The widely quoted data from the Dartmouth Atlas has been almost as widely misunderstood to mean "more is less". How something so counter-intuitive and contrary to much everyday experience could get so much argumentative traction is a testament to a cognitive weakness that even Dr. Kahneman failed to document and explain in his book Thinking Fast and Slow. Maybe he does, it is simply gullibility or buying into data that confirm your priors.
Dr. Ashish K Jha sets the record straighter .See here.
Here is part of what he had to say.
“The Dartmouth Atlas shows that among communities, there are large variations in health care costs and large variations in quality, and some with high costs also have low quality. This convinces a lot of people that there can be a free lunch—that if we can get spending down in high-costs communities like McAllen, Texas, to levels seen in Minnesota, where spending is low and quality is high, we can save money and improve outcomes. But how you implement this in policy is hard, and often policy makers misunderstand what to do."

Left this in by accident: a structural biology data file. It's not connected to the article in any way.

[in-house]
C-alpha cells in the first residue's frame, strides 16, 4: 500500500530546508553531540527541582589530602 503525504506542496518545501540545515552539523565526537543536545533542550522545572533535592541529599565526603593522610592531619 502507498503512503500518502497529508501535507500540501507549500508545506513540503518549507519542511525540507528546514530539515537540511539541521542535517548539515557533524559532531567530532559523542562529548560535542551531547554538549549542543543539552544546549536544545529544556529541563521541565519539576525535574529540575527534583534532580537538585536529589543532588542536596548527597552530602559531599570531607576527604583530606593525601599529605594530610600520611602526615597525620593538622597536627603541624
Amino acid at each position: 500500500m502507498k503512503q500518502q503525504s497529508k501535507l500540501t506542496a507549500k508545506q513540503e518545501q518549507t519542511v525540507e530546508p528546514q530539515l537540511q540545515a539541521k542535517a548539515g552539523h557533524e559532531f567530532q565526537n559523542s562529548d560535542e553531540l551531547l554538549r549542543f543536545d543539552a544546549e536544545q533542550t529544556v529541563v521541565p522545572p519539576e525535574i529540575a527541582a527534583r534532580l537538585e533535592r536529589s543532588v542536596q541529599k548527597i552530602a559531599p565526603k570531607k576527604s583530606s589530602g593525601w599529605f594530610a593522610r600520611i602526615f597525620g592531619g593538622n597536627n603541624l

Dr, Jha's study is certainty not the first to counter some of the over-blown nonsense about the relationship to spending and outcomes in health issue. Here is an earlier on post dealing in part with some of the enlightening work of Dr. Richard Cooper in that regard. Also here is a thoughtful discussion of Cooper's work by one of my favorite economists, Arnold Kling.
The Atlas used coarse grained data, regional variations in cost and outcome, but was used to make much more fine grained conclusions by those who hyped the study .Individual hospital or (God forbid) individual patient data were not analyzed yet policy recommendations were applied to the more fine grained entities.